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Do Not Read This If You Want To Stay The Same

Melchor Tatlonghari

“There’s no turning back,” I told myself as I saw my first $100 income from a side hustle I built. Deep down, I knew this was the start of my journey into entrepreneurship, and I had no intention of returning to a regular 9–5 job. No more meetings that could’ve been an email, no more stand-ups to explain what I was going to do for the rest of the day, no more waiting for a certain day of the month to get paid, no more long commute, and finally no more pretending to be nice to that guy.

It was all serendipity, I wanted to quit my job because of a boss that had called my screaming his lungs out, it was surreal. I initially thought corporate jobs had more decency than this but it turns out the more you climb the ladder the more common manners goes out the window. It’s all sharks at the top.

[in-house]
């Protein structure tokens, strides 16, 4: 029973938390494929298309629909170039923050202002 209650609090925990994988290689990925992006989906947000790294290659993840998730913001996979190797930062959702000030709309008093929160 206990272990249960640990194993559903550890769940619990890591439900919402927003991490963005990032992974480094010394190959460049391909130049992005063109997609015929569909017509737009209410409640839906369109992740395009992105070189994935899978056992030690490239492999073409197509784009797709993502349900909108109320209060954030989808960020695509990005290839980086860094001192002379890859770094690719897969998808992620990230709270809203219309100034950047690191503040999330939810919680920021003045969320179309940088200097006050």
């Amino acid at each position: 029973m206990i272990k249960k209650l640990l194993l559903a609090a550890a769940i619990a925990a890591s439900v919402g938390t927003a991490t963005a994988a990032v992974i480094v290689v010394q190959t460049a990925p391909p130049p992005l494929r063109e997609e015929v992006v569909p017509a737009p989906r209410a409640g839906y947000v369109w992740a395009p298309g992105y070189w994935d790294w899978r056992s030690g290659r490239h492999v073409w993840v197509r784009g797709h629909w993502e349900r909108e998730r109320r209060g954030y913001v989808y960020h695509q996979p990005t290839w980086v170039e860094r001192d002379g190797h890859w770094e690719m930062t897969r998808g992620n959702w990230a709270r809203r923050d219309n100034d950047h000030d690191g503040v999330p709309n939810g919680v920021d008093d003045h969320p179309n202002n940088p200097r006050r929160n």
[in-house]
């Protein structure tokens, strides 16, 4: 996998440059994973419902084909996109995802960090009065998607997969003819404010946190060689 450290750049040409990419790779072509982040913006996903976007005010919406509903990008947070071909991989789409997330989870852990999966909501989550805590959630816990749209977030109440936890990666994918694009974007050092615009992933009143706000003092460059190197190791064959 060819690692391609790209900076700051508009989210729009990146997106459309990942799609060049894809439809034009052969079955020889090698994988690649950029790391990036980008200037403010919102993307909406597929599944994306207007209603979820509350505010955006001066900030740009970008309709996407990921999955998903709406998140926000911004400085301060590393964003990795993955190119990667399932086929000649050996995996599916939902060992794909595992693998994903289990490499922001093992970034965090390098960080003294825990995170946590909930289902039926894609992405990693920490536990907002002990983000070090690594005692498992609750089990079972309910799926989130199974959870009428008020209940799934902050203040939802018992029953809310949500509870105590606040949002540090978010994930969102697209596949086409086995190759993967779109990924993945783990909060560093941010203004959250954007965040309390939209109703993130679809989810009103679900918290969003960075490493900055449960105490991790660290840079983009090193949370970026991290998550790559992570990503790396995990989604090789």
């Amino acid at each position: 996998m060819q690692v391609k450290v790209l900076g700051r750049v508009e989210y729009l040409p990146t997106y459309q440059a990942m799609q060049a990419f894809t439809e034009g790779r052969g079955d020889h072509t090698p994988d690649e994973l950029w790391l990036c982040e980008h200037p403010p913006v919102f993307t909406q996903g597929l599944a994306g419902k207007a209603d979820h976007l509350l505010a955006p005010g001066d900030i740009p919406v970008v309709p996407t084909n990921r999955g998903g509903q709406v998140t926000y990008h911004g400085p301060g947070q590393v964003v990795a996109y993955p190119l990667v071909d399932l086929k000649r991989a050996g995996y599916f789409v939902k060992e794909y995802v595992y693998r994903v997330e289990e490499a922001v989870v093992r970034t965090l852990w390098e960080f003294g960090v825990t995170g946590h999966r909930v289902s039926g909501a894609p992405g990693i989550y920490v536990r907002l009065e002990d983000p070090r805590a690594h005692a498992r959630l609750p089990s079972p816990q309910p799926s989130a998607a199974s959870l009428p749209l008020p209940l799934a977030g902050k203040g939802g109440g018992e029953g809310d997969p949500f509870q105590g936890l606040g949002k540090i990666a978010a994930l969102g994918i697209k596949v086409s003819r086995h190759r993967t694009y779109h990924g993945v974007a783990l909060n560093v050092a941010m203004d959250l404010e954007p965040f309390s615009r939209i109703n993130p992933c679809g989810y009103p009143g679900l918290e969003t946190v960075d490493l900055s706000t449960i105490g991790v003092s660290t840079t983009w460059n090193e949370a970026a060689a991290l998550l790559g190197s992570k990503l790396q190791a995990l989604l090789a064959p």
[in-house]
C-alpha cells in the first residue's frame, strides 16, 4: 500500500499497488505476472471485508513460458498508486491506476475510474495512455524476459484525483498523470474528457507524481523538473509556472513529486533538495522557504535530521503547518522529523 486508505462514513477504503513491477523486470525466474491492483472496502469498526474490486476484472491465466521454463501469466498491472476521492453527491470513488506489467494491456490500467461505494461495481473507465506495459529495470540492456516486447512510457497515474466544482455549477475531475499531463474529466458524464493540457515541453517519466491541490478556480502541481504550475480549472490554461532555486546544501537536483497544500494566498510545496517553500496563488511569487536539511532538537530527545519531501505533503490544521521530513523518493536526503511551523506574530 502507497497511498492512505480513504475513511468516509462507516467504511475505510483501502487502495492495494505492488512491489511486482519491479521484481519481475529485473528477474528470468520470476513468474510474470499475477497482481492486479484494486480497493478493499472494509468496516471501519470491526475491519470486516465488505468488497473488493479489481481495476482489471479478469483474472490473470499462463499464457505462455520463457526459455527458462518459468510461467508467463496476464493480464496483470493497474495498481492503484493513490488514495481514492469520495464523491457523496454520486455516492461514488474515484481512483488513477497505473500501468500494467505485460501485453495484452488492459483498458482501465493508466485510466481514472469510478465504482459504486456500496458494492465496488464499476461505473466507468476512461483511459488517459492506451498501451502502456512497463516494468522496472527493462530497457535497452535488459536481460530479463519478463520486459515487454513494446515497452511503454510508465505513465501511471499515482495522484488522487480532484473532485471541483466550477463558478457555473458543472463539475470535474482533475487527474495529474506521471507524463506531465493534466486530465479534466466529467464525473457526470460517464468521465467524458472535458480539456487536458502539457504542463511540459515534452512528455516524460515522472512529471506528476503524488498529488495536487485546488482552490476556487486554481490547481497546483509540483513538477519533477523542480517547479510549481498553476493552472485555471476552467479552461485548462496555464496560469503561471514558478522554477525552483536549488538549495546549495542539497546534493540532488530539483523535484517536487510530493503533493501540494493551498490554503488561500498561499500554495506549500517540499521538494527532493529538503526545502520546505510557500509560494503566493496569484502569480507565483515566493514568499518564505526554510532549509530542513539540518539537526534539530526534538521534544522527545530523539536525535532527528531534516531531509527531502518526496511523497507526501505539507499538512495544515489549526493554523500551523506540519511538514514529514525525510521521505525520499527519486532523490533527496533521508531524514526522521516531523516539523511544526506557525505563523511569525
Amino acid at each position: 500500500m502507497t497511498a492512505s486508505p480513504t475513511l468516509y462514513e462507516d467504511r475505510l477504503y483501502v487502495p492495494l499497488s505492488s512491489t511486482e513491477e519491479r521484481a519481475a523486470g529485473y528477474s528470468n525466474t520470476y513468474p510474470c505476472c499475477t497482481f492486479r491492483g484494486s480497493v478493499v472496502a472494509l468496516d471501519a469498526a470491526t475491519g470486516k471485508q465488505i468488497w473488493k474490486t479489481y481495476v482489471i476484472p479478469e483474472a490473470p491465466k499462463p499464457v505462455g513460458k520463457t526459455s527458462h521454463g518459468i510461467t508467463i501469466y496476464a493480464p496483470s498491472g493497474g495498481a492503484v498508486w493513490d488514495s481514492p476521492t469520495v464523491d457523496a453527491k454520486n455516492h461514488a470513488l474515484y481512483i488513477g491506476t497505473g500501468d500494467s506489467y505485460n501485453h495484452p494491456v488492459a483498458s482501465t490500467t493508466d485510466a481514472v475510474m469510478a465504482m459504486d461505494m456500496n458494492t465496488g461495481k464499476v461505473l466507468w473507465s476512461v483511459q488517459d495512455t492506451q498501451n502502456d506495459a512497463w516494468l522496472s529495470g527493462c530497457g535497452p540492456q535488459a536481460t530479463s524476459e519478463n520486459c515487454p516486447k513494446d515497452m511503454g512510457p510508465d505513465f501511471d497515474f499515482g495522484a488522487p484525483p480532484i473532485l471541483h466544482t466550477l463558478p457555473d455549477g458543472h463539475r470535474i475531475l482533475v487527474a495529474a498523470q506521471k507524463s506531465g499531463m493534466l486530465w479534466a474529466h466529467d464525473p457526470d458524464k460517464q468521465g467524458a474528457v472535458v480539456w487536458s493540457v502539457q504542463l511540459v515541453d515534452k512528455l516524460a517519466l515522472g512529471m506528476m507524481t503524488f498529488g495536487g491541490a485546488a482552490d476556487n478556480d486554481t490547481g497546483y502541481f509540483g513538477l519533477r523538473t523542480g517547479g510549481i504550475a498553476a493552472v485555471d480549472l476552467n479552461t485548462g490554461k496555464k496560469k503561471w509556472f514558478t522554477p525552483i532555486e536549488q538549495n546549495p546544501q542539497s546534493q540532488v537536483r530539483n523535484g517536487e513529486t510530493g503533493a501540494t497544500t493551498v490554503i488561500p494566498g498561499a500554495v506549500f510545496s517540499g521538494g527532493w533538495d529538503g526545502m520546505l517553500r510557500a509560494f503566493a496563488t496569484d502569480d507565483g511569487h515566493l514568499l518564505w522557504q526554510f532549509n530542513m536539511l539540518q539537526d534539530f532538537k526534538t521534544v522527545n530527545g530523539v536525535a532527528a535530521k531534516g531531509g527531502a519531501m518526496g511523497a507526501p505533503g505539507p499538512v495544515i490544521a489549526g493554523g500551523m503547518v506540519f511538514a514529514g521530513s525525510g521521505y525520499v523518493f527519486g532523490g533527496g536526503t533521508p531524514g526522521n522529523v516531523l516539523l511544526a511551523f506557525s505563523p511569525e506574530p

My brain was primed, I was looking for a way out, I have been working corporate jobs for more than 10 years, reading Naval’s book, he talks about renting out your time is the lowest form of value, that it won’t scale and you can never be wealthy from it.

You’re not going to get rich renting out your time You must own equity — a piece of buiness — to gain financial freedom — Naval Ravinkant

This hit home for me.

Every time I had quit my job, money would dry up, it was like waiting for rain when it was El Nino. I had been a high performer all my life, getting recognition left and right, and quickly rising the corporate ladder, but every time I lost a job it would feel like all for nothing, I would be anxious when the next job and pay check would be. It was epitome of the rat race.